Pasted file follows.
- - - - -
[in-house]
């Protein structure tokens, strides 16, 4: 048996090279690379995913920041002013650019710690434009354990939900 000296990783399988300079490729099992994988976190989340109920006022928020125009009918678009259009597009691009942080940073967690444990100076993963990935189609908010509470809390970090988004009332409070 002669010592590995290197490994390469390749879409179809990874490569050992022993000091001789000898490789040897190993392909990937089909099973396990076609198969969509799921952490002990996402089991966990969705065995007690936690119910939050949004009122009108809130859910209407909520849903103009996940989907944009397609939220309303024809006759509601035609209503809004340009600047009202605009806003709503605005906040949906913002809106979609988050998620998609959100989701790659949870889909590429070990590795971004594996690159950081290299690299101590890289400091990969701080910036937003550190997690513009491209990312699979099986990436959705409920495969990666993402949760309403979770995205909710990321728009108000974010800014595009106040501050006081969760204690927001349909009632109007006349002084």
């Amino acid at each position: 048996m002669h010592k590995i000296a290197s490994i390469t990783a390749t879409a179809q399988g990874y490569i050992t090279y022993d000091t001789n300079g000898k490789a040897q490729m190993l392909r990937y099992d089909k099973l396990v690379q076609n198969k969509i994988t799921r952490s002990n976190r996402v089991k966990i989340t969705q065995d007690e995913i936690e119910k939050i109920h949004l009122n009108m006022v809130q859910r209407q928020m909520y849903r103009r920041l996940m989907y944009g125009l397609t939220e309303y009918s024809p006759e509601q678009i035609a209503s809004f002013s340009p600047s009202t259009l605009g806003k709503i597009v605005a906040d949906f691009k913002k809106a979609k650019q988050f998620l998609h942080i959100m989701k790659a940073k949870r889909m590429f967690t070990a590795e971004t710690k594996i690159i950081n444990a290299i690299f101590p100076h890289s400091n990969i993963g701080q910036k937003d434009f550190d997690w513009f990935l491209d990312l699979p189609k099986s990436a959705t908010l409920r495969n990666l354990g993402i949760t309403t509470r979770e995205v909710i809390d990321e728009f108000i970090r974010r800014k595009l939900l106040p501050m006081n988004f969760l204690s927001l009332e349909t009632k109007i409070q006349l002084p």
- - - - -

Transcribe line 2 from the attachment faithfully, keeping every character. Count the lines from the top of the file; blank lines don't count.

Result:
């Protein structure tokens, strides 16, 4: 048996090279690379995913920041002013650019710690434009354990939900 000296990783399988300079490729099992994988976190989340109920006022928020125009009918678009259009597009691009942080940073967690444990100076993963990935189609908010509470809390970090988004009332409070 002669010592590995290197490994390469390749879409179809990874490569050992022993000091001789000898490789040897190993392909990937089909099973396990076609198969969509799921952490002990996402089991966990969705065995007690936690119910939050949004009122009108809130859910209407909520849903103009996940989907944009397609939220309303024809006759509601035609209503809004340009600047009202605009806003709503605005906040949906913002809106979609988050998620998609959100989701790659949870889909590429070990590795971004594996690159950081290299690299101590890289400091990969701080910036937003550190997690513009491209990312699979099986990436959705409920495969990666993402949760309403979770995205909710990321728009108000974010800014595009106040501050006081969760204690927001349909009632109007006349002084």